Clinical, epidemiological and virological features of an aseptic meningitis outbreak in northeastern France, 2005
Abstract number: P2208
Leveque N., Brunel D., Jacques J., Renois F., Motte J., Andreoletti L.
Introduction: The frequency of aseptic meningitis outbreaks is increasing worldwide and enteroviruses (EVs) are now considered as a major viral aetiological cause of this neurological syndrome in paediatric patients.
Objectives: To assess the clinical, epidemiological and virological features of an aseptic meningitis outbreak in North-East of France, 2005
Patients and Methods: From May to November 2005, we retrospectively selected 80 children hospitalised in the North-East of France (Sex ratio M/F: 2.64; median age: 7.5 years (range 1 month-17 years)) who demonstrated classical clinical or biological signs of aseptic meningitis. Classical bacterial and virological culture assays (cell culture and seroneutralisation assays) were performed on cerebrospinal fluid (CSF), throat and faeces samples. Herpesviridae multiplex and enterovirus PCR assays were performed on CSF samples of the study patients. In cases of EV positive CSF samples, a phylogenetic comparison of partial EV VP1 capsid protein region was performed.
Results: A typical aseptic meningitis syndrome was diagnosed in 2/3 of study cases. A fatal leukoencephalitis was developed in 18 months infants during the outbreak. No other atypical neurological syndromes was observed during the study. EVs were identified as aetiological cause of aseptic meningitis in 73 of 80 (91%) cases, whereas HHV6 and VZV were identified in 3 (4%) of study children. ECHOvirus 30, 18, 13, 6, 3 and Coxsackievirus A16 were the most frequently identified EV strains (84%, 6%, 2%, 4%, 2% and 2%, respectively). Phylogenetic analysis revealed that our ECHOvirus 30 strains were genetically closer to those isolated during 2000 aseptic meningitis outbreak comparatively to those identified during 2004 and 2006 non epidemic years. Moreover, our genetic analysis indicated the co-circulation of two distinct ECHOvirus 30 variants during the 2005 outbreak.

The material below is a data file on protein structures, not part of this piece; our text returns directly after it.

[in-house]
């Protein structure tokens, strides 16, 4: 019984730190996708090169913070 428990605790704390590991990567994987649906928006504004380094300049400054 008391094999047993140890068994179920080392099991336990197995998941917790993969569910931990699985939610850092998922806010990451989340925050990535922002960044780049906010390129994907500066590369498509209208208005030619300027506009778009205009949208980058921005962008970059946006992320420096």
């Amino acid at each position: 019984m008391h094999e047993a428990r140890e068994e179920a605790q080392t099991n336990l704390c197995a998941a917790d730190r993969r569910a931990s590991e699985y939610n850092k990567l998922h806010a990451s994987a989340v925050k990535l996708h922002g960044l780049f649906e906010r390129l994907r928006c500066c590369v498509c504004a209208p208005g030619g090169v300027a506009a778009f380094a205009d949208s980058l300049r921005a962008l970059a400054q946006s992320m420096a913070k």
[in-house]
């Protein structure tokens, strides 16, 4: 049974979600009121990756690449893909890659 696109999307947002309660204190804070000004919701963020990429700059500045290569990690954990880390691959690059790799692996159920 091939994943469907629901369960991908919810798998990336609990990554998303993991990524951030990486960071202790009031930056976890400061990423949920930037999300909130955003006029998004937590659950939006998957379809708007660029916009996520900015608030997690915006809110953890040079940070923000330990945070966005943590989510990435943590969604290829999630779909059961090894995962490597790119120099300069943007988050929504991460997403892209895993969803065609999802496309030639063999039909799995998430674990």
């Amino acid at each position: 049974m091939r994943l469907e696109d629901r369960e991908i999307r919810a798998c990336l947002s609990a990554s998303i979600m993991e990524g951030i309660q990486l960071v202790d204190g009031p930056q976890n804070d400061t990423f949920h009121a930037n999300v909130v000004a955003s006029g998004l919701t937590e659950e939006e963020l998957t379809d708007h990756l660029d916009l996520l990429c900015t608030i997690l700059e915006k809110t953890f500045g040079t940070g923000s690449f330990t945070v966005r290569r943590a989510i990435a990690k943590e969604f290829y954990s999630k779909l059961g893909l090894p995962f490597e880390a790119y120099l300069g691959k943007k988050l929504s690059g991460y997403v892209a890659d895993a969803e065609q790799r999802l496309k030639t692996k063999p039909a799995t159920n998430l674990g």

Conclusion: ECHOvirus 30 is actually the most common enterovirus strain involved in aseptic meningitis outbreaks. The present study highlights the need for a sentinel laboratory network for a national surveillance of clinical, epidemiological and virological features of EV paediatric infections. The potential genetic drift or recombination of EV genomic RNA could be responsible for the emergence of new potential epidemic strains associated with new neurological syndromes.
|Session name:||18th European Congress of Clinical Microbiology and Infectious Diseases|
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